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Unread 02-07-2016, 08:14 PM   #1
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Cowabunga! Your data's getting wet!

Microsoft is testing a new concept that could result in significantly lower costs for themselves (and, consequently, end users). How are they doing this? They're dumping your data into the ocean. Literally.

Okay, so maybe that paints an incorrect picture. They're testing submersible "data center" capsules that will basically sit on the bottom of the ocean. This may sound crazy and expensive, but let me explain why I think it's a brilliant idea.

In one word: cooling. The cost of cooling a data center is extraordinary. Computer hardware needs to stay within a certain temperature range or it will break. In recent years (particularly the past decade), companies with larger data centers (and many centers) have been calculating the cost differential between keeping components cool enough to last a long time and simply letting things break and hire people to replace them. For those who don't know, the optimal temperature for a server room is 70 degrees Fahrenheit. This ensures that hardware will stay cool and last a long time. However, Google found that it is cheaper to keep their data centers closer to 80 degrees Fahrenheit and simply replace hardware more frequently. But still, keeping a data center even at 80 degrees can be very expensive.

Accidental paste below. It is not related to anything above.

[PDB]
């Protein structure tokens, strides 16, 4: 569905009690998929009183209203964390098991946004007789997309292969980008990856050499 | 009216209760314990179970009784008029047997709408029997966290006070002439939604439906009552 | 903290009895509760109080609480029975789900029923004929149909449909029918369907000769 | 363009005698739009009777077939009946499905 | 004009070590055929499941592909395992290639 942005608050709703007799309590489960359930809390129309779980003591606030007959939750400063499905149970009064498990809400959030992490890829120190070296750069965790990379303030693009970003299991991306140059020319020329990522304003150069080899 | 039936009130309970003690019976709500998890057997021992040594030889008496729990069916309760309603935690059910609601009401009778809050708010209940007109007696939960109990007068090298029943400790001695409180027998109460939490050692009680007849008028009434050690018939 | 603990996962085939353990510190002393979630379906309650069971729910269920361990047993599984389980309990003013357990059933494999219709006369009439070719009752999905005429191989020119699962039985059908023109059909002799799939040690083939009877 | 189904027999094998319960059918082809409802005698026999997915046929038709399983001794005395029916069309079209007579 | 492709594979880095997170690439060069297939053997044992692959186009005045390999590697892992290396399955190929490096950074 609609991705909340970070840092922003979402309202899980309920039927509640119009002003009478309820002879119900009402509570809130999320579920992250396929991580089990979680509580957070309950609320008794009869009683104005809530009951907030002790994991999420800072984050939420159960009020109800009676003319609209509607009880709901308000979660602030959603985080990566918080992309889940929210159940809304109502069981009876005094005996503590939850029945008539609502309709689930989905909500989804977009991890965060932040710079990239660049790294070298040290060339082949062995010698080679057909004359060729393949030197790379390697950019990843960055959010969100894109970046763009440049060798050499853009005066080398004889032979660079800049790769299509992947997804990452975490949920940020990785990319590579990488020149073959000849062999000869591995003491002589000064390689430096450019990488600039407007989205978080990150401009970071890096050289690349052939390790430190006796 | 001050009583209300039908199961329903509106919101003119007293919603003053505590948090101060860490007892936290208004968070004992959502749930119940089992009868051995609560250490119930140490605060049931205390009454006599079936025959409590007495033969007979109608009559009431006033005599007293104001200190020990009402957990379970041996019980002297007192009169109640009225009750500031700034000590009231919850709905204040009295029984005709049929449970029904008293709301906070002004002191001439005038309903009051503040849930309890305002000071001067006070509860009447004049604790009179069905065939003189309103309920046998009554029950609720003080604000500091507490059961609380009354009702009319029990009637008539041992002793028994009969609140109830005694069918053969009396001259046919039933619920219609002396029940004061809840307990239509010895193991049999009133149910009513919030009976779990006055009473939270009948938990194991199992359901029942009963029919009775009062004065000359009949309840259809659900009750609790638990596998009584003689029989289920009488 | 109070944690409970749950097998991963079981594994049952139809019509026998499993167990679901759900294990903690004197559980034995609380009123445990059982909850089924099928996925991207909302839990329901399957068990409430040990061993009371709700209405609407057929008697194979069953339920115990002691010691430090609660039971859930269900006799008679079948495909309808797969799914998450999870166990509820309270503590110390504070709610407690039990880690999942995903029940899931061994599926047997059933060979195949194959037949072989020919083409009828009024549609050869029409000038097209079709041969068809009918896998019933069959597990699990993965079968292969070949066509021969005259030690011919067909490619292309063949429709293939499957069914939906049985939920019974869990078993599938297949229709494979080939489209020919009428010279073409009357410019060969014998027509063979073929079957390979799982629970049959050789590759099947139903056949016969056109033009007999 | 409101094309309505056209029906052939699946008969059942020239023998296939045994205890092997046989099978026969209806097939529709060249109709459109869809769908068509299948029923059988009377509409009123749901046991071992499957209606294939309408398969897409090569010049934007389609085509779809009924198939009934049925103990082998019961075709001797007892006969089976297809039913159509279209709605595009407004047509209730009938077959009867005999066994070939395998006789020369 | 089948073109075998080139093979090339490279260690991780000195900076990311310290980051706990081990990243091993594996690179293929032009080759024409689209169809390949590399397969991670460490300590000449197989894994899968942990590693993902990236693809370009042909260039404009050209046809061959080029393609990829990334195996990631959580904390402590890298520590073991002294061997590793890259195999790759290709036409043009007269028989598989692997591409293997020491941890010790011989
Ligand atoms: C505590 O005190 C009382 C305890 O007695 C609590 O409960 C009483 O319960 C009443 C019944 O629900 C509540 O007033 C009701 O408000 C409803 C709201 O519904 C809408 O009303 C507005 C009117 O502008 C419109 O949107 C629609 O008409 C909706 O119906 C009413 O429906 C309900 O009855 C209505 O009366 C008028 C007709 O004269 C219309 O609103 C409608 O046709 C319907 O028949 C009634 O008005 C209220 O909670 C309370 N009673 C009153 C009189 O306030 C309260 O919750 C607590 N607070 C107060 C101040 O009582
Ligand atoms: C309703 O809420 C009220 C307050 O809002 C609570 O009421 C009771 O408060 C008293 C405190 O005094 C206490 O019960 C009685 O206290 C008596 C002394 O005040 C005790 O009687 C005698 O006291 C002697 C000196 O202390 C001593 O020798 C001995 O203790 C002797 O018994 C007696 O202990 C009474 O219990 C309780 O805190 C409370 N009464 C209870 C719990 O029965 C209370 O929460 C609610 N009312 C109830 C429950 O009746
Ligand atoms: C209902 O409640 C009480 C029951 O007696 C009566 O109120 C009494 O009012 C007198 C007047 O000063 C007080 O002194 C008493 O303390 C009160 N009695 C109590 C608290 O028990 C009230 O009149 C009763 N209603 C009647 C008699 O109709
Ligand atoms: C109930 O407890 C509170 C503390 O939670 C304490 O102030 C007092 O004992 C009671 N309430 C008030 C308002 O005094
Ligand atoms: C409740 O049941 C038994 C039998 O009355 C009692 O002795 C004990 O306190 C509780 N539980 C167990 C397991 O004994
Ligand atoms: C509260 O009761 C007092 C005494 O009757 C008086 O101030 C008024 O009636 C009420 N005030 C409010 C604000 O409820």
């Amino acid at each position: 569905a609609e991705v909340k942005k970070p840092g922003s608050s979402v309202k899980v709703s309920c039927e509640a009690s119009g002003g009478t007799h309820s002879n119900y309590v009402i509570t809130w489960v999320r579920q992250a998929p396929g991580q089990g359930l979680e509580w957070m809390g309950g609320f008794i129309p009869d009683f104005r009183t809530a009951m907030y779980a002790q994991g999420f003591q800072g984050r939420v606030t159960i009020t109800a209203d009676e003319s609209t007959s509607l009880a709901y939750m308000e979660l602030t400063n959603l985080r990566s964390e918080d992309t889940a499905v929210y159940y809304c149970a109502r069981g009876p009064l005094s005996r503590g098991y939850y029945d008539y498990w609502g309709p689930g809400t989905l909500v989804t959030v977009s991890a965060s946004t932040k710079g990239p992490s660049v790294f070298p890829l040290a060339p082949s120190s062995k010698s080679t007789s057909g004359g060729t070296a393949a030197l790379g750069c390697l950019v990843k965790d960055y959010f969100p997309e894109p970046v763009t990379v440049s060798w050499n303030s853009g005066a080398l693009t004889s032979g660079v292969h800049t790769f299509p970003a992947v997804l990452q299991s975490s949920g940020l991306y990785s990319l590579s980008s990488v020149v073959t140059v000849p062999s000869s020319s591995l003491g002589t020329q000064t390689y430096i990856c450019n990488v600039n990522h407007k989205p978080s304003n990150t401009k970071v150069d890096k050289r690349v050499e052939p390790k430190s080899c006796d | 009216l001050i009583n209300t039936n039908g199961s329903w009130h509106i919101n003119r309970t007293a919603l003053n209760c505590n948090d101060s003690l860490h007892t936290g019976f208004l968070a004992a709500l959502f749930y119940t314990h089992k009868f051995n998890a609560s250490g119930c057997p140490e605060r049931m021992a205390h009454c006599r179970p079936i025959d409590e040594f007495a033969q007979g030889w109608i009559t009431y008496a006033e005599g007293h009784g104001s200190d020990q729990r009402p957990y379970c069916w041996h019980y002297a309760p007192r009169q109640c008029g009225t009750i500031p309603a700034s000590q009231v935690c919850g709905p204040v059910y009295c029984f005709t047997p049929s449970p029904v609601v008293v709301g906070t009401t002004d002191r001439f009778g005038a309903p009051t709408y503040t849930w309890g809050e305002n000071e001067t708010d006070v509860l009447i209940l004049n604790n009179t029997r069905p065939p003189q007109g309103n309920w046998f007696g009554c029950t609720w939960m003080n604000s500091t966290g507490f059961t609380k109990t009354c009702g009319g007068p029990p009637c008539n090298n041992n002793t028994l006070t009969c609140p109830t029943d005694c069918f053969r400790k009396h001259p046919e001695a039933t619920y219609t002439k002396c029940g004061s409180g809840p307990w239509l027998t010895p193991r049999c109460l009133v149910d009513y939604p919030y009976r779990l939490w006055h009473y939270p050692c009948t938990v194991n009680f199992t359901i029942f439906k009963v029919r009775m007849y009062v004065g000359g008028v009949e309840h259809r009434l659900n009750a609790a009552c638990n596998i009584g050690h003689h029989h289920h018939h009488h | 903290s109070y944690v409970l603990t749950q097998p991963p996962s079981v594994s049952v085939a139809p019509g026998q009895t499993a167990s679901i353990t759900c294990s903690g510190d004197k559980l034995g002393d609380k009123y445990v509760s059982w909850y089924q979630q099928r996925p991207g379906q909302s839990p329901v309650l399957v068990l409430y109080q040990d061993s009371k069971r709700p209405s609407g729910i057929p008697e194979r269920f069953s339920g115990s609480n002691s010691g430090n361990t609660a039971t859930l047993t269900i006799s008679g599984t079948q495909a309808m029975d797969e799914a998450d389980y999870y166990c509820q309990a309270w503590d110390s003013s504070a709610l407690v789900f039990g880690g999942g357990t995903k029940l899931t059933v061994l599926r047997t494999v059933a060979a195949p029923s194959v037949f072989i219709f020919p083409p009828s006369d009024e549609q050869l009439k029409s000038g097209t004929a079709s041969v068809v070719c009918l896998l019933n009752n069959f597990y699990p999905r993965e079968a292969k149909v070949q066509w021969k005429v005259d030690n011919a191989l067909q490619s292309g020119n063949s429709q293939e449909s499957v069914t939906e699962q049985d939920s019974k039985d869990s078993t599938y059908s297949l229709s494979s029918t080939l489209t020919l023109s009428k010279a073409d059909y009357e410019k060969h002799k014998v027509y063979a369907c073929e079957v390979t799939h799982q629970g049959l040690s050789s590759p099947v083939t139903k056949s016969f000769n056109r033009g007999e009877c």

There is where Microsoft's initiative could prove to be quite brilliant. They're putting data storage arrays in these beautiful submersible capsules and dropping them into the deep waters (which can get to be quite cold). They will be connected by chains and fiber-optic cables. This basically will work around the cost of cooling big data centers and could allow the company to maintain competitive costs for ever-increasing corporate and consumer storage needs. Additionally, it could allow storage to be kept closer to actual users (i.e. instead of someone in Alaska having to store their stuff on a server located in California, it could end up just being in the arctic ocean.)

On a personal note, I wonder how they'll be able to secure these from pirates and divers.

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Last edited by Ben Toast; 02-07-2016 at 08:28 PM.
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Unread 02-15-2016, 12:20 AM   #2
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Originally Posted by Ben Toast View Post

On a personal note, I wonder how they'll be able to secure these from pirates and divers.
I was wondering that as well--but if it's deep enough it deter some of them.
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